What Do The Religions Say About Each Other?
Christian Attitudes towards Islam; Islamic Attitudes towards Christianity
As a result of Islamic terrorism many people—including some in high places—have quickly come to the conclusion that Islam is a religion of violence and, as such, is the sworn enemy of Christianity and the Western way of life. This may be understandable, but the matter is not quite so simple.
This book provides the necessary historical background to the problem, and it does so by supplying a wealth of documentation which powerfully records the amicable and fruitful relations which, over the centuries, have repeatedly manifested themselves between Christianity and Islam.
What has gone wrong now? Is it possible that this spirit, once so frequent, can again be recovered–in whole or even in part? On the evidence presented in this book, this would seem to be more than just a pious hope.
The Old Testament says: “My people are destroyed from lack of knowledge. Because thou hast rejected knowledge, I will also reject thee.” This book copiously supplies the background knowledge that is needed for our understanding in this age of absurd, cruel, and apparently unending wars.
Table of Contents
Attitudes —The Importance of Orthodoxy —The Downward Cycle
CHRISTIAN ATTITUDES TOWARDS ISLAM
The Gospels and the Acts of the Apostles —The Virgin Mary: The House of Mary (Meryem Ana Evil)
Pius XI (1857-1958)—Pius XII (1876-1958)
Cardinal Nicholas of Cusa (1401-1484)—Cardinal Tisserant (1884-1972)
The Nigerian Bishops (1960)—The Bishop of Gerona (died 954) by Nicolau d"Oliver —Bishop of Tripoli by the Duke Alberto Denti di Pirajno
Adelhard of Bath (12th century English monk)—John of Gorze (10th century German monk) by Angus Macnab
Kings and Knights
Sicily in the Norman period (approx. 1070-1200)
Bahirâ (6th century Syrian monk) by Martin Lings—Nestorian Patriarch Ishyob III (reigned 649-660 A.D.)—Greek Patriarch Michael III (reigned 1169-1177)—The secretary of Saladin (1138-1193 A.D.)—The monks of Mount Athos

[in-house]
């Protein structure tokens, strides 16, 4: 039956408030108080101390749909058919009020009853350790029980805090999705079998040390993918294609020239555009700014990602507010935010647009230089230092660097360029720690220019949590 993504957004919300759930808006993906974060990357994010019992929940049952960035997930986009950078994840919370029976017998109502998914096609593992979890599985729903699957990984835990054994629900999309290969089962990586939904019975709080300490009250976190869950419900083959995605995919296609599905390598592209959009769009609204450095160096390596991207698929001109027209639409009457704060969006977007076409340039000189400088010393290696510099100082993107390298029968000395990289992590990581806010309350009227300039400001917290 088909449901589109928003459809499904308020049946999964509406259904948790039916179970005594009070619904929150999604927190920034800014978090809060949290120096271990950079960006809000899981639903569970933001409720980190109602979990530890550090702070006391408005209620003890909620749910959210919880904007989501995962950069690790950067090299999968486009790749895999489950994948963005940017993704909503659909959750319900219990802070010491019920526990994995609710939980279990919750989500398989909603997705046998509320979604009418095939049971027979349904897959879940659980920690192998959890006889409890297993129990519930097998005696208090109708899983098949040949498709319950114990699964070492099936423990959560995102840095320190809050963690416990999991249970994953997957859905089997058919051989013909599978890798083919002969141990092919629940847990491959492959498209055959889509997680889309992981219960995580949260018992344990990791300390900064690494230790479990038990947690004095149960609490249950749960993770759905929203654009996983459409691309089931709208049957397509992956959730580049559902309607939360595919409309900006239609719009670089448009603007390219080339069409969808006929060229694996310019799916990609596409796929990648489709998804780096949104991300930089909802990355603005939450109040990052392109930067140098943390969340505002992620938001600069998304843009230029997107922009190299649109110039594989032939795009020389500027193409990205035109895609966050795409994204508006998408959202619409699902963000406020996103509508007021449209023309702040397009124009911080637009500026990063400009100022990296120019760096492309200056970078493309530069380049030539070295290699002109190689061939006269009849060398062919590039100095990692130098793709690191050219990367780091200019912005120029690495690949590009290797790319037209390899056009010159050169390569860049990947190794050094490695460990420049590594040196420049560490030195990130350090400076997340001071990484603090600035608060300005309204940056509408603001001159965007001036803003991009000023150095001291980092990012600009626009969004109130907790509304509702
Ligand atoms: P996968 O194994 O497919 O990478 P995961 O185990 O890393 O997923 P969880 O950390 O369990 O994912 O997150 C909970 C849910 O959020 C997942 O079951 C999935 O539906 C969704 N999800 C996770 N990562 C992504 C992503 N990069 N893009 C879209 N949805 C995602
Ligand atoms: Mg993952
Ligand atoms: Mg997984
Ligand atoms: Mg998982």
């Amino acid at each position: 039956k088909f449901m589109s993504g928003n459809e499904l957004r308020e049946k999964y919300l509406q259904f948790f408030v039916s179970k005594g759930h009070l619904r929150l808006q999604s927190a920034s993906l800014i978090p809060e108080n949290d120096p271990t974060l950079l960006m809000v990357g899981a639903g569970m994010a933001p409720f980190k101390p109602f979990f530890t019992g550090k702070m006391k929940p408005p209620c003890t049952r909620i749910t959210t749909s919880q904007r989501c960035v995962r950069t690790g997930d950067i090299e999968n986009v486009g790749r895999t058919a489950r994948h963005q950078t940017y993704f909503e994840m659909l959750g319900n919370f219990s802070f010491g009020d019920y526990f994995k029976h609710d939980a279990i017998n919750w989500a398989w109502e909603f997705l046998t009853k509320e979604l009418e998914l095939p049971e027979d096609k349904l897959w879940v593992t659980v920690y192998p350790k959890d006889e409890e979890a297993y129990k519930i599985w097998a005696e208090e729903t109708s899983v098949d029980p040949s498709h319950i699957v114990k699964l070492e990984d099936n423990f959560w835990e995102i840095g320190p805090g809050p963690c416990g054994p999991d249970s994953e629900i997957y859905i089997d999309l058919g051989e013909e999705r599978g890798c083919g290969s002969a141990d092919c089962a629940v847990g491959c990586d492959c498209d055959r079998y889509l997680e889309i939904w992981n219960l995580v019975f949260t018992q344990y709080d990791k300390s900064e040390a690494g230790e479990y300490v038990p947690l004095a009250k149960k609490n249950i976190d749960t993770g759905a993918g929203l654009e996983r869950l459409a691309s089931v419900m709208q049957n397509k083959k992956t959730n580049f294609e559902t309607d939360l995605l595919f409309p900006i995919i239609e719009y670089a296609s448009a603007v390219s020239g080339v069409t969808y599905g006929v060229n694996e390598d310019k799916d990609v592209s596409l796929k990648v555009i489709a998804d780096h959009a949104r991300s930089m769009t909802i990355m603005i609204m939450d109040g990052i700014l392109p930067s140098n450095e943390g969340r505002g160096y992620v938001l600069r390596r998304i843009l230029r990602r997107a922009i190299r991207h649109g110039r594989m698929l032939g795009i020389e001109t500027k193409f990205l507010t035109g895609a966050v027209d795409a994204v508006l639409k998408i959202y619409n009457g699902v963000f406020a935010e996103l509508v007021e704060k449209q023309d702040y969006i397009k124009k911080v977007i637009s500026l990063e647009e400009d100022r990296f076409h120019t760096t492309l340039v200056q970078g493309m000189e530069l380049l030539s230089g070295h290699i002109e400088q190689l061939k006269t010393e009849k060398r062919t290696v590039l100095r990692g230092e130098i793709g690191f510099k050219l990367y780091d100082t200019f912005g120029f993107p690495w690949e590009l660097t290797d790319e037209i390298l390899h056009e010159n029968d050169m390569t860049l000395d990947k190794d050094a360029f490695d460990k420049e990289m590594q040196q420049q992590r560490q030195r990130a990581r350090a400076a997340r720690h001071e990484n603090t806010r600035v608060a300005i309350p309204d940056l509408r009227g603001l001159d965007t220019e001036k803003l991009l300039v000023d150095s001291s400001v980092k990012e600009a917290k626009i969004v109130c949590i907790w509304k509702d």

A Presbyterian's experience of Islam—Prof. A. J. Arberry (1905-1969) —Johann Wolfgang von Goethe (1749-1832)
Colonel Juan Beigbeder, Foreign Minister of Spain
Sister Mary Campion—Eric Gill (1882-1940)
ISLAMIC ATTITUDES TOWARDS CHRISTIANITY
Koranic verses relevant to Christianity
Sayings of Mohammed relevant to Christianity and Christians—Mohammed shields the icon of the Virgin and Child—A Letter of Mohammed
The "Rightly-Guided" Caliphs (khulafâ rashidûn)
The Early Caliphs—The Caliph Omar (581-644)
Ibrahim ibn Adham (died 777)—Ibn 'Arabî (died 1240) —Rumi (1207-1273)—Al-Ghazali (died 1111)—Abd al-Qadir (1808-1883)—Mulay Ali (1st half of 20th century)—Ahmad al-'Alawî (1869-1934)
Sultans and Saints
Abu Walîd (11th cent.)—Ibn Ahmar (13th cent.)—St. Francis of Assisi (1182-1226) and St. Louis, King of France (1214-1270)—The Emir of Damascus and St. John of Damascus (14th cent.)—King Mohammed V of Morocco (1909-1961)
Ernst Kühnel (born 1882)—Gustave Le Bon (1841-1931)—Duncan Townson—Titus Burckhardt (1908-1984) —Evangelos Papaioannou (St. Catherine's Monastery, Mount Sinai)
In an age of facile ecumenism, Stoddart"s bracing premise of rigorous religious orthodoxy reminds us that religions are noble allies against secularism and not interchangeable credos. His collection of quotations and quaintly inspiring anecdotes reveal the depth and warmth of the spiritual fraternity that can exist between believers of contending faiths and, not least, between Christians and Muslims.
Mark Perry, author of On Awakening and Remembering